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Albert Einstein once said, "if you can't explain it simply, you probably don't understand it well enough". Somebody else once told me that whatever it is that you need to describe, you should be able to describe on an elevator ride. So, what is the simple, "elevator description" of Fluxus? Hmmm... read more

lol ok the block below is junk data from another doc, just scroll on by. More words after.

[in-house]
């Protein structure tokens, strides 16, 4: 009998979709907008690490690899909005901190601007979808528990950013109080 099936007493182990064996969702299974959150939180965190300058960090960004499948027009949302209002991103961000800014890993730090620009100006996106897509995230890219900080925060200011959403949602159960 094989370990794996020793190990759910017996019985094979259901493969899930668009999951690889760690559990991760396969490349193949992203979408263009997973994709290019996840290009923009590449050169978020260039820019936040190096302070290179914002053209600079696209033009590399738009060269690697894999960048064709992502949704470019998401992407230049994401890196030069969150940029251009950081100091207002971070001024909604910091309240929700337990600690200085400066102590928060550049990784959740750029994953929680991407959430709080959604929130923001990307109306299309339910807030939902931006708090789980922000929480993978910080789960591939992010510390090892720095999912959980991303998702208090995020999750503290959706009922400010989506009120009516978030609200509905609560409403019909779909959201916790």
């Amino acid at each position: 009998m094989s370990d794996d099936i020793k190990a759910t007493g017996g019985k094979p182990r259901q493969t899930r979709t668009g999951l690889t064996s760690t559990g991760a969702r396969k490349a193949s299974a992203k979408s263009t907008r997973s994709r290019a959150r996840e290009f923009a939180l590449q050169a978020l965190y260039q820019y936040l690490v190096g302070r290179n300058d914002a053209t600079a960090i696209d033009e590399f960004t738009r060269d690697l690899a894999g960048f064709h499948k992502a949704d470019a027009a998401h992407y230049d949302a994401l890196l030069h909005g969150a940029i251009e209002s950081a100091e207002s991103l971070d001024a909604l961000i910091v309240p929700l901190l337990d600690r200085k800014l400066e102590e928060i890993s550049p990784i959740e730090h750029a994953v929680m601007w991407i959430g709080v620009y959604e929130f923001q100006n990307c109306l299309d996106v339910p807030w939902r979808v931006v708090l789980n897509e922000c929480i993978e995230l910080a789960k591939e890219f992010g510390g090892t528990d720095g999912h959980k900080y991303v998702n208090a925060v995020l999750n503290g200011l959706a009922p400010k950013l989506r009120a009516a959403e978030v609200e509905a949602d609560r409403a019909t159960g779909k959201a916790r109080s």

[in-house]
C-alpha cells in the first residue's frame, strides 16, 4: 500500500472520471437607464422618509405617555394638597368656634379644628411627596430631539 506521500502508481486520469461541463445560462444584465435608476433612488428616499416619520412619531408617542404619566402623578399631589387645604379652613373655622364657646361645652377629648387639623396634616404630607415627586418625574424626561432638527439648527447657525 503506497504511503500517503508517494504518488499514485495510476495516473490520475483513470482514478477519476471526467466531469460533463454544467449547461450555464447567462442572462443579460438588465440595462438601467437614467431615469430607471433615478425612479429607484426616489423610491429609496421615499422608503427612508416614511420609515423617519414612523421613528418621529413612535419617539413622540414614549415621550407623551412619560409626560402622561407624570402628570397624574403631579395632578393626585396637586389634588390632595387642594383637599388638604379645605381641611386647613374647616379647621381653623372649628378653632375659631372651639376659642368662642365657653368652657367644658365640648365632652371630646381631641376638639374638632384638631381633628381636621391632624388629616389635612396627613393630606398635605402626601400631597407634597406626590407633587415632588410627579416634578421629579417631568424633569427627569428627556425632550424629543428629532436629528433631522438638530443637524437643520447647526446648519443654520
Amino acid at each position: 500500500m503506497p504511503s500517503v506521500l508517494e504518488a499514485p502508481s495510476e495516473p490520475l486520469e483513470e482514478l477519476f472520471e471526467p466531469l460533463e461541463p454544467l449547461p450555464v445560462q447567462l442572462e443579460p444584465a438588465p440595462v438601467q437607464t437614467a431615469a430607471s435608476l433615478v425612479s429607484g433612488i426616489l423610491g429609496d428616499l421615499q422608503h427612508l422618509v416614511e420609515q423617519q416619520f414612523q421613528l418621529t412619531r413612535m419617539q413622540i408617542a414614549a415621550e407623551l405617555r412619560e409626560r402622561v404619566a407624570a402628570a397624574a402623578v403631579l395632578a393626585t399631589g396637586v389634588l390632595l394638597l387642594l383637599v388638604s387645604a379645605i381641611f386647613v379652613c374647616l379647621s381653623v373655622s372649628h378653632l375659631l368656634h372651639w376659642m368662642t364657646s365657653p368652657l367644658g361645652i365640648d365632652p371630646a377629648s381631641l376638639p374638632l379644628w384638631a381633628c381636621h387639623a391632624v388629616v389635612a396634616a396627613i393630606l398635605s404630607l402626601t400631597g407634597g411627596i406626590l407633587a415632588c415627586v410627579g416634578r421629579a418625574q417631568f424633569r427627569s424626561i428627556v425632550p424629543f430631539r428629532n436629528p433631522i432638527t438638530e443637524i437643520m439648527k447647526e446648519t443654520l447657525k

Poetry has historically been associated with the physical sense of hearing. It has been thought of as an auditory art, unlike painting or drawing which have always been thought of as visual arts. Poetic texts were therefore seen as signs representing sounds, thus a poems rhythm was very important, and until recently most Western poems also tended to rhyme. In the 2oth century artists, writers, and poets for the first time took notice that while poems might have been meant to be read aloud, they never-the-less existed primarily as text typed or written on a printed page. In fact, poems could be seen primarily as text drawings or drawings using text as the page-marking medium. The first artists to widely exploit this idea were the Dada group following the first world war. One group led by Tristan Tzara explored the boundaries of poetry using text to represent sounds by playing with syllabic sensations and pseudomeaning in their work. Another group of Dada artists began to experiment with poetry as a form of visual expression, first within the confines of graphic design with poster and broadsheet designs, but eventually artists like Kurt Schwitters began using text purely for its visual qualities. read more

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